National Housing Law Project Public Housing Fact Sheet #2:
The Resident Advisory Board
• RAB: Resident Advisory Board
• Resident Council: a voluntary group of residents that gets together to represent the interests of residents. The Council can be focused on just one property or on the entire jurisdiction.
• Jurisdiction: the area that your housing authority is in charge of. A jurisdiction may be your city, state, or county. For example, the jurisdiction of the New York City Housing Authority is all of New York City. The jurisdiction of the Delaware Housing Authority is the entire state of Delaware.
1. WHAT IS A RESIDENT ADVISORY BOARD (RAB)?
A Resident Advisory Board (RAB) is a group of residents that advises your housing authority about its Annual and 5-Year PHA Plans. The rules state that your housing authority must have a RAB for the entire PHA Plan process.
The residents on the RAB should reflect the residents living in public housing. A housing authority may have more than one RAB.
2. WHAT ARE PHA PLANS AND WHAT IS THE PHA PLAN PROCESS?
PHA Plans are developed by your housing authority. There is an Annual Plan, which is produced every year at the same time. There is also a Five-Year Plan. The Plans contain a lot of information about the development where you live, such as:
rules on how tenants are admitted and evicted
decisions on collecting and raising rents
plans for resident programs, such as youth groups and job training seminars
decisions about spending money on repairs, programs and other things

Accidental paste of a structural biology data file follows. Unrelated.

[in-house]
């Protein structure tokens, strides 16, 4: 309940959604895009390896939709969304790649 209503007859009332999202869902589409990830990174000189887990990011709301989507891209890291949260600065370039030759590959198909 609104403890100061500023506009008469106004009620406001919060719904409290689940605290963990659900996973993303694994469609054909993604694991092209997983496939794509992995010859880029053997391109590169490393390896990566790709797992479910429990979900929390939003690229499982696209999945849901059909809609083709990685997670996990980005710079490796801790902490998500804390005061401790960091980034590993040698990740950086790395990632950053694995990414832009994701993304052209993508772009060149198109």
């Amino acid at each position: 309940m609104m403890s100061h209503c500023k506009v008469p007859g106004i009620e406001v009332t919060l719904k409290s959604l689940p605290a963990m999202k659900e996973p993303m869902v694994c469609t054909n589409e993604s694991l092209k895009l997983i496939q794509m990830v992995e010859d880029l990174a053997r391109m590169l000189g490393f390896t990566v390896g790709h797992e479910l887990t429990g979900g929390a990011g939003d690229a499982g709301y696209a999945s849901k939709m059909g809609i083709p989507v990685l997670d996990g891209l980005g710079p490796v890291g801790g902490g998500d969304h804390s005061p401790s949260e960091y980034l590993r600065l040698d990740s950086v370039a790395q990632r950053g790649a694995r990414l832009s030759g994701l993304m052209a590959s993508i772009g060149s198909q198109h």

The PHA Plan Process is a step-by-step process that your housing authority must follow each year to produce the annual PHA Plan. The housing authority must follow strict rules—and resident participation is important. The Resident Advisory Board is the key to effective resident participation.
For more information on PHA Plans, see “Public Housing Fact Sheet #1: PHA Annual and Five-Year Plans”.
3. WHO BELONGS TO THE RAB?
The RAB is made up of public housing residents and resident leaders. The members should represent many different properties. If the housing authority has a fairly big Section 8 voucher program, the housing authority must appoint voucher recipients to the RAB.
4. HOW IS A RAB CREATED?
In most cases, the Housing Authority creates the Resident Advisory Board. There are strict rules that the housing authority must follow in choosing members for the RAB. In some cases, there may be more than one RAB.
The Resident Council can play a very important role in creating the RAB.
ALL ABOUT THE RESIDENT COUNCIL
The Resident Council is different from the RAB. The Resident Council is a voluntary group of residents that gets together to represent the interests of the residents and the projects. Some Resident Councils are made up of members from just one property. Other Councils are made up of members from many properties—these Resident Councils are known as “jurisdiction-wide” councils.
The Resident Council can play a very important role in forming the RAB. If the Resident Council follows resident participation rules, then it has the right to select members for the RAB.
When the Resident Council is jurisdiction-wide:
In this case, all of the members of the Resident Council—or a certain number of its members—become the RAB. This happens when the Resident Council is a jurisdiction-wide council.
When there is more than one Resident Council from different properties: